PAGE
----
[17] Among recent authors, Dennett (1991), O’Regan (1992), Mack and Rock (1998), Rensink, O’Regan, and Clark (2000), and Blackmore (2002) come to mind – though we differ somewhat in our positive views.  Some of these authors believe we do not visually experience what we don’t attend to.  I mean to take no stand here on that particular question, which I explore in depth in Schwitzgebel 2007a.

[18] The British empiricists (most famously, Locke 1690/1975; Berkeley 1710/1965; Hume 1739/1978) appear to have believed that conscious thought is always imagistic.  So did many later introspective psychologists influenced by them (notably Titchener 1909, 1910), against advocates of “imageless thought” (notably the “Würzburg group”, whose work is reviewed in Humphrey 1951).  Recent philosophers participating in the controversy include Siewert 1998; Horgan and Tienson 2002; Wilson 2003; Pitt 2004; Robinson 2005.  See also Aristotle De Anima 431a; Hurlburt and Schwitzgebel forthcoming.

[19] These and related poll results were published at (accessed May 2005).  I am inclined to read the disagreement between the “no phenomenology of thought” and the “imagery exhausts it” camps as a disagreement about terms or concepts rather than about phenomenology – a disagreement about whether having an image should count as “thinking”.  However, I see no similarly easy terminological explanation of the central dispute.

As I recall (though this number is not recorded on the website) only two participants (Maja Spener and I) said they didn’t know. 

[20] See Schwitzgebel and Gordon 2000; Schwitzgebel 2002a.  See also Schwitzgebel 2006 for a discussion of people’s divergent judgments about the experience of visual perspective, and Schwitzgebel 2007a for a discussion of our divergent judgments about whether we have a constant flow of peripheral experiences (of our feet in our shoes, the refrigerator hum, etc.).

[21] I explore the possibility of classical introspective training, along the lines of early introspective psychology, in Schwitzgebel 2004 and the possibility of careful interview about randomly sampled experiences in Hurlburt and Schwitzgebel forthcoming.  Schooler and Schreiber 2004 assesses the current scientific situation reasonably, if not quite as pessimistically.  Very recently, there has been some promising work on meditation: See Lutz, Dunne, and Davidson forthcoming.

[22] Compare Hintikka 1962; Burge 1988, 1996.

[23] But see Chalmers 1996 and Dretske 2003 on the possibility that we could be experienceless “zombies” without knowing it.  Both Chalmers and Dretske think we do know that we are conscious, but that it’s not straightforward to see how we know that.

[24] Compare Chisholm 1957; Jackson 1977.  Naturally, ordinary and philosophical usage of “appears” is rather more complex than this simple portrayal suggests, if one looks at the details; but I don’t think that affects the basic observation of this section.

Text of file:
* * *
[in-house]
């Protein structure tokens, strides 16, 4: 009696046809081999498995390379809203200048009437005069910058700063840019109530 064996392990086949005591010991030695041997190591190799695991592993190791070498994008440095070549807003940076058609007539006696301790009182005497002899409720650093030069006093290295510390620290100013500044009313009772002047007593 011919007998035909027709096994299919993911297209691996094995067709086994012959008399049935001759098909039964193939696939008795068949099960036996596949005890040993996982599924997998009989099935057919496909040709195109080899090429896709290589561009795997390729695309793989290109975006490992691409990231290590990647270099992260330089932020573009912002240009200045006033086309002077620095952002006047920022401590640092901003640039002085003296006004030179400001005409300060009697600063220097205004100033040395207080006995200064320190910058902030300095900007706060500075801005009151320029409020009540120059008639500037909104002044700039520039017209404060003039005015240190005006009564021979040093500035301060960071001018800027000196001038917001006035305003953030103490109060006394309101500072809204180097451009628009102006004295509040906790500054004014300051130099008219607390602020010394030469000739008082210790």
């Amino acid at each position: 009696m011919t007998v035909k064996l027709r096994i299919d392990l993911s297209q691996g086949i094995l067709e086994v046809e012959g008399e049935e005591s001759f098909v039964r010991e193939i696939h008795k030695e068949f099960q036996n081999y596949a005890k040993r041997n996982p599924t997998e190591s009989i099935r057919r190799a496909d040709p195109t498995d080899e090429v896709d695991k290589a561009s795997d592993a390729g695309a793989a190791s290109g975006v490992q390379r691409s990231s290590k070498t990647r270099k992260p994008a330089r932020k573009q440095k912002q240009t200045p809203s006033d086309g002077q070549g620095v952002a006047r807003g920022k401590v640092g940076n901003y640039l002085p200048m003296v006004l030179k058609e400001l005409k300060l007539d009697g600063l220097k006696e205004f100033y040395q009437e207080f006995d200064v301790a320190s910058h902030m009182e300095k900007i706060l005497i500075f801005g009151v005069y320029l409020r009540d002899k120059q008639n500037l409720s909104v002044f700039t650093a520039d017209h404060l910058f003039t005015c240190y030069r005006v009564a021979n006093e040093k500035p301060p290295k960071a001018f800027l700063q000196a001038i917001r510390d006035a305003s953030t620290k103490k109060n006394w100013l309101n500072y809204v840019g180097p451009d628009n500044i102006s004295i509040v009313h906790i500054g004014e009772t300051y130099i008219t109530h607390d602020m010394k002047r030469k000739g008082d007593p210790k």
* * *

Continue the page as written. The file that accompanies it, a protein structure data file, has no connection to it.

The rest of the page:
[25] See Moran 2001 and Bar-On 2004 for versions of this story.

[26] For more on mistakes in the introspection of nonobvious or fictional illusions, see Schwitzgebel 2004.

[27] For example, James 1890/1981, 189; Titchener 1912, 491; Hurlburt 1990, ch. 2.

[28] Epistemologists often define “reliability” so that only the first type of failure counts as a failure of reliability (for example, Goldman 1986 who calls the second sort of failure a lack of “power”).  It’s a semantic issue, but I think ordinary language is on my side.

[29] See Gordon 1995; McGeer 1996; Moran 2001; Bar-On 2004; Lawlor 2006.

[30] Ericsson and Simon (1984/1993) are optimistic about the accuracy of descriptions of one’s thought processes when one “thinks aloud”, expressing the thought concurrently with having it.  They are considerably less optimistic about retrospective reports if the subject is not primed and trained in advance to express and reflect on her thoughts as they occur.

Burge (1996) argues that, to be successful, “critical reasoning” requires knowledge of recently past thought contents.  But I doubt much of our reasoning is “critical” in the relevant sense.  (Usually, it is spontaneous and un-self-reflective; often it is entirely hidden.)  Nor is it clear that when we try to reflect critically on our stream of reasoning we are reliably successful in doing so.

[31] Titchener thinks this strategy common among untutored introspectors, and he repeatedly warns against it as “stimulus error” or “R-error”: Titchener 1901-1905; Boring 1921.  This strategy bears some relation to the strategy that “transparency theorists” such as Dretske (1995, 2000) and Tye (2003) think we always use in reaching judgments about our experience (though they hardly think of experience as “elusive”).

[32] Whether this is the best interpretation of Descartes, I am uncertain.  My impression is that Descartes is not entirely clear on this point, and sympathetic interpretations of him shift with the mood of the times.  The view is also associated with Locke (1690/1985).

[33] Of course, if it were possible to draw a clear line between the trustworthy and untrustworthy introspective judgments, then maybe a version of introspective foundationalism could be salvaged.  I’m not optimistic that such a line could be drawn, or that, if it were, enough trustworthy would remain to be of much use.

[34] For helpful comments, criticism, and discussion, thanks to Donald Ainslie, Alvin Goldman, David Hunter, Tony Jack, Tori McGeer, Jennifer Nagel, Shaun Nichols, Gualtiero Piccinini, Josh Rust, Charles Siewert, Maja Spener (whose 2007 is similar in spirit to this essay), Aaron Zimmerman, and audiences at Washington University in St. Louis, Cal State Long Beach, University of Redlands, U.C. Santa Barbara, University of Toronto, and the Philosophy of Science Association.